WASHINGTON (CNN) – Secretary of State Hillary Clinton said Monday that the United States was working with allies to ensure deposed Honduran President Manuel Zelaya's safety and to get him restored as president.
Clinton told reporters the political conflict in Honduras "has evolved into a coup" and the U.S. was "considering the implications" of the move for U.S. aid.
"We think that the arrest and expulsion of a president is certainly cause for concern that has to be addressed and it's not just with respect to whether our aid continues, but whether democracy in Honduras continues," Clinton said. "It's important that we stand for the rule of law."
The military deposed Zelaya early Sunday and flew him to Costa Rica. Roberto Micheletti, president of the Congress, was named provisional president.
House Minority Leader John Boehner calls the climate change bill a "pile of manure." Only he used the other word for it.
The Democrats released a 300-page amendment to this 1,200-plus page bill at three a.m. on Friday — just hours before the chamber would vote — and before the July 4 recess. Much like the economic stimulus bill, it seems nearly impossible that members even had the chance to read it. The bill passed by a narrow margin — with virtually no Republican support.
The measure would reduce greenhouse gas emissions 17-percent by 2020 and 83-percent by 2050 through the so-called "cap and trade" program where companies would buy and sell emissions credits. It would also force utilities to make more power from renewable sources.
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WASHINGTON (CNN) – A new national poll indicates that President Barack Obama's approval rating among Americans remains steady.
Sixty-one percent of people questioned in a CNN/Opinion Research Corporation survey released Monday say they approve of how Obama's handling his duties as president. Thirty-seven percent disapprove.
The 61 percent approval rating is down one point from May and down six points from February.
"Since March, Obama's approval rating has gone down one percentage point each month in CNN polls," notes CNN Polling Director Keating Holland. "In March it was 64 percent; in April it was 63 percent. Last month his approval rating stood at 62 percent and now it is at 61 percent."
The poll suggests when it comes to opinions of Obama, gender and generation gaps continue.
Sixty-seven percent of women questioned in the survey approve of how Obama's handling his job as president. That number drops to 54 percent among men. Two-thirds of people under 50 years old questioned in the poll approve of the president's handling of his duties. That number drops to 54 percent among people over 50 years of age.
WASHINGTON (CNN) – Democrats control Congress, but Republicans owned the softball diamond Friday night.
The Republican National Committee came from behind to score three runs in the final inning to beat the Democratic National Committee in Washington, DC's other summer sport: softball. The final score: 5-4.
RNC Chairman Michael Steele even jokingly described the victory as the "start of something really big," in a video posted on YouTube.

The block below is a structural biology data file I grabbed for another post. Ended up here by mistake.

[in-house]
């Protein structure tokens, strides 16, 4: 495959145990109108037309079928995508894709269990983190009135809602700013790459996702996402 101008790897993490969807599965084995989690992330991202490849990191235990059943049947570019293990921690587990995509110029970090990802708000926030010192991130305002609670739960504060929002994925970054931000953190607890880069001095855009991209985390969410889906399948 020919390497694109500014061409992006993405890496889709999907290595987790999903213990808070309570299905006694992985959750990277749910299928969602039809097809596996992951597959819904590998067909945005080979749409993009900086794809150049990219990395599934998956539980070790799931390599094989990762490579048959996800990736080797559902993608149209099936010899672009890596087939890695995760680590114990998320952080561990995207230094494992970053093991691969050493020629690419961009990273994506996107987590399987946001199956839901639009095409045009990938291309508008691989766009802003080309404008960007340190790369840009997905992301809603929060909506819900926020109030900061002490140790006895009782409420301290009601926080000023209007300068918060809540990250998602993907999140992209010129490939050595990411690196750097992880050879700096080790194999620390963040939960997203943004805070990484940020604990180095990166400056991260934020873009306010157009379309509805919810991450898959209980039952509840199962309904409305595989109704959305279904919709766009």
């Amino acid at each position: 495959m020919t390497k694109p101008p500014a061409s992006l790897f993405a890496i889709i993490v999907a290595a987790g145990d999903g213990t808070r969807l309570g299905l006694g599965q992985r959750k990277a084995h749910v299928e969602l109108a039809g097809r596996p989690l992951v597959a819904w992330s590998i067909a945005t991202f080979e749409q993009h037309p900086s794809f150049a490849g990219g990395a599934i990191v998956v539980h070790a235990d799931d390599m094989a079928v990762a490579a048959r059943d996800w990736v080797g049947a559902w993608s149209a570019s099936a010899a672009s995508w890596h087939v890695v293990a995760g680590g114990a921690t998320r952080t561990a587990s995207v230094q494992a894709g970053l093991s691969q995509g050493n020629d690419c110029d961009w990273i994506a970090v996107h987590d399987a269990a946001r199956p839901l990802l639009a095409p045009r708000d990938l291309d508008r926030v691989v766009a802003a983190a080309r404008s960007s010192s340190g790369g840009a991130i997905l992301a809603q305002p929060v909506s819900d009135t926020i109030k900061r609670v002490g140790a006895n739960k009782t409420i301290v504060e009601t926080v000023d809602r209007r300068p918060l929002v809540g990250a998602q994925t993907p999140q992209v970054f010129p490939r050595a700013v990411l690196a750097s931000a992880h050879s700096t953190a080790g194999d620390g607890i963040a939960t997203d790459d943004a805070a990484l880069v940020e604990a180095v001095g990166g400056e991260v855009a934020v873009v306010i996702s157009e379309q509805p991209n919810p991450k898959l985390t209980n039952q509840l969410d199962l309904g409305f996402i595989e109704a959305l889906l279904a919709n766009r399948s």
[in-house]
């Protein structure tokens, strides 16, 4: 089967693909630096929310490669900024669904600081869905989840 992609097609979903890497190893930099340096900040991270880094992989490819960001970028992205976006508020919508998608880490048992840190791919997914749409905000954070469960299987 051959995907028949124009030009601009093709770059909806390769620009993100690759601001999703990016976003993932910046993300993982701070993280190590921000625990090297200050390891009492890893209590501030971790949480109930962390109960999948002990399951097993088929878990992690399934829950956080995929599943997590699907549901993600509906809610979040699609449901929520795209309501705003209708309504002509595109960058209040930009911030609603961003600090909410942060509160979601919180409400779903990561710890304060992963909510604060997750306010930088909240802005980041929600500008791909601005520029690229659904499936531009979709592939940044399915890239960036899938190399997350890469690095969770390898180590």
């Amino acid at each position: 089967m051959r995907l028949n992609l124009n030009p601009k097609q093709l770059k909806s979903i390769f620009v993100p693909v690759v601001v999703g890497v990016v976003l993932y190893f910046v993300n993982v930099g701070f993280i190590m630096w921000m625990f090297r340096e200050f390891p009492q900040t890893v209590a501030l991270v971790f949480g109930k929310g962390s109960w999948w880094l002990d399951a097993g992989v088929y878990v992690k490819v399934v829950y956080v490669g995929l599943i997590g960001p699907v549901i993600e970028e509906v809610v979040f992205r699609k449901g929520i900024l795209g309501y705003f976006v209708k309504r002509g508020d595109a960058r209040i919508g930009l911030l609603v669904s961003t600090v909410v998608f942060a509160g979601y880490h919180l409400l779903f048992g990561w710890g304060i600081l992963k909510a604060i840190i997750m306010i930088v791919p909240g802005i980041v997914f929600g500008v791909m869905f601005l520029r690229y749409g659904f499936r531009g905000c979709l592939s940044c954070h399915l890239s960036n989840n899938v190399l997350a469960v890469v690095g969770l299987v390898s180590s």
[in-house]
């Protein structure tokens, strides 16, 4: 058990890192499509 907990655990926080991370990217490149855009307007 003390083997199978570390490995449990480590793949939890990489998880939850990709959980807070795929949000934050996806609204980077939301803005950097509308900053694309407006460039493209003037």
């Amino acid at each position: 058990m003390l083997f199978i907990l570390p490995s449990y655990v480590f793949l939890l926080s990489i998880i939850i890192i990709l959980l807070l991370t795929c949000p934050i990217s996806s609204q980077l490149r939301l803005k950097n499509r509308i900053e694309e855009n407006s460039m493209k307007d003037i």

"Keep it going," Steele said in the video. "Next, we take them out in November in New Jersey and Virginia. We're just beginning to warm up, folks."
For the DNC, there was a price to pay for losing. DNC spokesman Hari Sevugan had to acknowledge the defeat in all of the e-mails he sent out on Monday. Sevugan also included the "score" of the Democrat's November electoral college victory – clearly not part of the bet. And the DNC was forced to let RNC spokeswoman Gail Gitcho write a summary of the game that was emailed to reporters.
"In what can only be described as a sign of things to come for Republicans, the RNC's softball team soundly defeated the DNC for the 4th year in a row on Friday night in a dramatic game that is certain to go down in the intramural softball history books," Gitcho wrote in the e-mail blast.
Earlier: RNC, DNC go head-to-head on the diamond
COLUMBIA, South Carolina (CNN) - South Carolina Lt. Gov. Andre Bauer said Monday he would be open to a scenario in which he would assume the governorship but not run for the state's top office in 2010 if Governor Mark Sanford decides to resign in the coming weeks.
Bauer said that arrangement would help tamp down some of the political jockeying among other Republicans who are likely to run for governor next year as they decide how to respond to revelations about Sanford's extramarital affair. Other candidates include state Attorney General Henry McMaster, Rep. Gresham Barrett and state Rep. Nikki Haley.
"We are at an impasse now because it's all about 2010 and the next governor's race, and I don't see anyone being an adult," Bauer told CNN in an exclusive interview.
Bauer is one of several Republicans plotting a run for governor, but his rivals worry that a Sanford resignation – which would elevate Bauer to the governorship – might give Bauer an advantage in next year's governor's race because he would be running as an incumbent. Sanford is term limited and is not allowed to run for re-election in 2010.
He said he had discussed the idea of not running in 2010 with GOP leaders in the Senate, many of whom are staunch opponents of Sanford.
"What it would do is it would get the politics out of it," Bauer said. "The people that are so concerned for their own political future about running for governor, would no longer be worried if I came in and became governor, because I would just say. 'You know what? This is bigger than politics. I will go and lead in for the next 18 months and not run for re-election.'"